How connected is the connected car?

I’ve got a problem with the Internet of Things.

Here it is: it’s too big. A bit like our old frenemy Big Data, where it now seems that all data is big. I accept that the definition of IoT includes all connected devices and vehicles. What’s driving me mad is that we single out separate aspects of the IoT like the connected car for special attention. Really, they’re just various forms of computers, with even the most basic of today’s models possessing many times the processing power of Apollo 11.

Surely, what makes the IoT intriguing was not connecting computers together, as we’ve been doing that for a long time, but rather the power of connecting your kitchen cupboard, power drill or wellington boots to the internet – and what you can learn from that connection.

I’m certain that the IoT will, like data analytics, find needles in the haystack of ideas, silver linings in the clouds of mystery and opportunity, and I look forward to being pleasantly surprised when it does, but where does that leave connected cars, a concept already well advanced?

I recently drove 1,200 miles in seven days across The Netherlands and Germany in a wonderful, brand new Volvo V90. Smooth, fast and surprisingly economical, it was, as I expected having listened to an industry informed friend of mine, more of a triumph of data-enabled driver aids than mechanics; notwithstanding the impressive economy for a 250hp automatic.

The aim for that model seems to have been towards green and for hi tech. As a customer experience, it was good. The cruise control accelerated and braked, it didn’t panic when someone cut into my braking distance, warned me when someone was in my blind spots and even tugged gently at the wheel to keep me from drifting out of my lane.

It seems there are many mainstream brands offering such wizardry. This reminded me of a conversation with a friend, who told me, ‘It’s hard to buy a bad car today, they do much the same. It’s in the overall experience that we’re trying to differentiate.’ Herein lies my conundrum. Is the connected car really that connected to the driver? Is it still a product, or an experience play? If the technological playing field is largely flat, and the marketing conversations took the line of ‘my car looks great, works great and the service is great’ would brands be more or less successful?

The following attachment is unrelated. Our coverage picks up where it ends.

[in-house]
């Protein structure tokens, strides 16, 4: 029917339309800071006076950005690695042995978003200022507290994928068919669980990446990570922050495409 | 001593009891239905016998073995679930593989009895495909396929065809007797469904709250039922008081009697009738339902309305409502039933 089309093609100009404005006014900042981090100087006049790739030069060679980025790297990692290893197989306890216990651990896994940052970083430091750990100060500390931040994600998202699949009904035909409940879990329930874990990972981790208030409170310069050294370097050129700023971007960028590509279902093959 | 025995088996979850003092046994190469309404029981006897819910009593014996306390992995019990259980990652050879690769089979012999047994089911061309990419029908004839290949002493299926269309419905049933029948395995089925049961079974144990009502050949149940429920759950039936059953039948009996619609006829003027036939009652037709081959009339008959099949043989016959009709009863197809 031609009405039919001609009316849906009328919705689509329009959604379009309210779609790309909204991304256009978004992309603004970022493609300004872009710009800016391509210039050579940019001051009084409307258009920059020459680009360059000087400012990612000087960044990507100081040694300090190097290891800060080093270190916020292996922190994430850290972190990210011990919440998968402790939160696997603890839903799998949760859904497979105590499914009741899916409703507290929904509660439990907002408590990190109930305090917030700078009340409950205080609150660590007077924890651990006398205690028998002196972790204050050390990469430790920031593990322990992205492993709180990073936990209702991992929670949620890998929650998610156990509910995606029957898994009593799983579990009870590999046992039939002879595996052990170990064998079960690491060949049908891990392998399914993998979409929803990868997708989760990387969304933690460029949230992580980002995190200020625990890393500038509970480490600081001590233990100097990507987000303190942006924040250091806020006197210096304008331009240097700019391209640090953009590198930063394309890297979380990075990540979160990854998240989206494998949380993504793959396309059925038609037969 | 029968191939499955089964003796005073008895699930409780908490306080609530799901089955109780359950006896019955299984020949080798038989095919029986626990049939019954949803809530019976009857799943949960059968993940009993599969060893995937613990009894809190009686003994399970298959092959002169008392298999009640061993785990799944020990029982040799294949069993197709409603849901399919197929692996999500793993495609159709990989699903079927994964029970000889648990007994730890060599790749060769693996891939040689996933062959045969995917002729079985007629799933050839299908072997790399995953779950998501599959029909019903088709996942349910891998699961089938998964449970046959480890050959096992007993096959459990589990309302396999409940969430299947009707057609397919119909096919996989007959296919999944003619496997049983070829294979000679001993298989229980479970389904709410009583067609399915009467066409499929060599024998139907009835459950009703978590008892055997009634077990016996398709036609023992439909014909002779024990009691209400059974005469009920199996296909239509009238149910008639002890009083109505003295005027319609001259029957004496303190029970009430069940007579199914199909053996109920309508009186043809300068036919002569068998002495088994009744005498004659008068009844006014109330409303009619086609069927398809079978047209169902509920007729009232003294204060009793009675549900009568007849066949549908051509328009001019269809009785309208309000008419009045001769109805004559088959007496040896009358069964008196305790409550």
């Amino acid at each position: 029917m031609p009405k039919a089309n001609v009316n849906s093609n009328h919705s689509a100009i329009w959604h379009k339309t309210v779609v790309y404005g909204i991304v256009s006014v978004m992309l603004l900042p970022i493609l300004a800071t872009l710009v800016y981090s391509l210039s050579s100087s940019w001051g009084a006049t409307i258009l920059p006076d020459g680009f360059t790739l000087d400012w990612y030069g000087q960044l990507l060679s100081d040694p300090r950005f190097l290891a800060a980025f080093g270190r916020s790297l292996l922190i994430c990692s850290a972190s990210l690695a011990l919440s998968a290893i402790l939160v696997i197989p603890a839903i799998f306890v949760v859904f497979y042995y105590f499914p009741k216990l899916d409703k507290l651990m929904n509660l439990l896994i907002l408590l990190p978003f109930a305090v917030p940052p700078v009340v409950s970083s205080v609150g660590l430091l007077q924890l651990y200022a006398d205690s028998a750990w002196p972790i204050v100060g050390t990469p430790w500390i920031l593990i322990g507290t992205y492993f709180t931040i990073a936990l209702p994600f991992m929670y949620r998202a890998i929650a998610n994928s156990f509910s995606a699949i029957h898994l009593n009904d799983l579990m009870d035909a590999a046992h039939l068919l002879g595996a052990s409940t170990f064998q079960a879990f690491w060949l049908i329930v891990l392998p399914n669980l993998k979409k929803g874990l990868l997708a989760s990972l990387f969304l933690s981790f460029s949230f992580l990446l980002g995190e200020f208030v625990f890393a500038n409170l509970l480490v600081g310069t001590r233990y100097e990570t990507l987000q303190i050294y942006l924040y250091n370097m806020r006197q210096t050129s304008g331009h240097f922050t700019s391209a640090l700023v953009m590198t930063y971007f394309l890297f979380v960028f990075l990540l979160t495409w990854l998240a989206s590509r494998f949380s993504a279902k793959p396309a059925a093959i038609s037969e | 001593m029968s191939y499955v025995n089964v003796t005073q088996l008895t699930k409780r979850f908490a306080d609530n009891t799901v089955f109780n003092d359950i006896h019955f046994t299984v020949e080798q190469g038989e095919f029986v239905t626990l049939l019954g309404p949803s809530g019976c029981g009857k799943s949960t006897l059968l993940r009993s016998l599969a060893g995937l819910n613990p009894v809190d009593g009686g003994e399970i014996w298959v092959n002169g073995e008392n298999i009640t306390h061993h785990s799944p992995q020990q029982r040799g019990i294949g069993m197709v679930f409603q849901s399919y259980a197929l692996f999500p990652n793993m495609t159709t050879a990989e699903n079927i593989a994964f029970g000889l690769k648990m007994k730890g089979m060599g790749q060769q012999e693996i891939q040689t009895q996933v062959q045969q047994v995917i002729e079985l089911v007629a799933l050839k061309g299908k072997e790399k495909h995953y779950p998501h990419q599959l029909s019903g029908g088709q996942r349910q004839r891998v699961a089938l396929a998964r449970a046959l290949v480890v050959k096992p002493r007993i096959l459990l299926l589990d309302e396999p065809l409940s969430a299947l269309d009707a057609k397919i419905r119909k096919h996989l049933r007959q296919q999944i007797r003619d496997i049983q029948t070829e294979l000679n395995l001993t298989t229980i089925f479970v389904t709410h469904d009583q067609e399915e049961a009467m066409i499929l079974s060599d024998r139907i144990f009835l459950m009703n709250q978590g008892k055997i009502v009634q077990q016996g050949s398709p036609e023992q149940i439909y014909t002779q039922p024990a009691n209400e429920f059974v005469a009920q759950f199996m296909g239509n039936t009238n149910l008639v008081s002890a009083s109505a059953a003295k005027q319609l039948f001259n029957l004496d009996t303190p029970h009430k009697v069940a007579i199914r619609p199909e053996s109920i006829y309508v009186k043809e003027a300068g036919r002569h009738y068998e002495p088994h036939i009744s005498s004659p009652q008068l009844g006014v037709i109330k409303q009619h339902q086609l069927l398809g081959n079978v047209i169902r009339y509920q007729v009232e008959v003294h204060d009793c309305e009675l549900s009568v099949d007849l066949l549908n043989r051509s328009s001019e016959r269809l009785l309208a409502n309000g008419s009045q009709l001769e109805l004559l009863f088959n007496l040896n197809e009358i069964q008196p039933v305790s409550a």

Furthermore, for all of the brilliance of connected car technology and its ability to navigate, make calls, tell us we’re running out of fuel, need a service, is it truly connecting to us? A car is usually our second biggest purchase and yet, for a lot of people, it’s often not that great of an experience. Sadly, although it’s improving, too few enjoy the aftersales experience. The car may look great and drive great but what else is?

Cars connect us to places making our lives more enjoyable; from the common commute to fantastic family trips and much more. Yet despite their technological advancements, I feel that there is still a world of opportunity for them to connect us to even better experiences from the mundane to the magical. I travel regularly and will give every bit of data I have to a hotel chain or airline in return for the slightest chance of a chocolate on my pillow or cabin upgrade.

I’ll also absolutely consider their special deals for car hire, restaurants and other affiliates. Furthermore, I will plan to stay with them as I build my points, to be redeemed further down the line. This is effective loyalty in action; assuming the product is still good!

Research suggests that there are six main selling points of the connected car: driver assistance, safety, entertainment, well-being, vehicle management and mobility management. That’s also how they rank in terms of importance to the customer. Although useful categorisations, I can’t help but feel that it’s somewhat ironic that it is how these connect and work together that will deliver the greatest customer value.

The possibilities of the connected car seem endless, especially given Visa’s recent announcements of embedding payment technology within vehicles to make fuel, food and even insurance payments a smoother ride for drivers. Given all these developments, I truly believe that the greatest potential of the connected car lies with the uniting lots of different elements to deliver a great experience, while using data to connect me and my passengers to higher levels of utility, efficiency and fun.

I really want my connected car to drive me into a better life, and the way for it to do that is by channelling all that smartness, technology, and insights into me, my world and how I drive, to make my life journey a smoother one. That’s how to take a big concept like IOT, and make it just small enough to fit inside your car: tailor it to an audience, and make it relevant and specific to an individual, real world, value-added experience.

Article By Jed Mole, European Marketing Director, Acxiom

About Jed:

Jed is vice-president, marketing for Europe, responsible for Acxiom’s communications with its target audiences. Since joining Acxiom in 1996, Jed has held various leadership roles and has worked directly with leading brands such as P&G, Sony, Dell and Hearst Publications.

Prior to Acxiom, Jed worked for Cable & Wireless, Ernst & Young and the Royal Navy. Holding a BSc degree in economics & management studies from the University of Cardiff and a diploma in marketing, Jed is passionate about ‘human data’, how data can drive value to consumers.  Jed is a keen musician, both writing and performing.

Source: Acxiom

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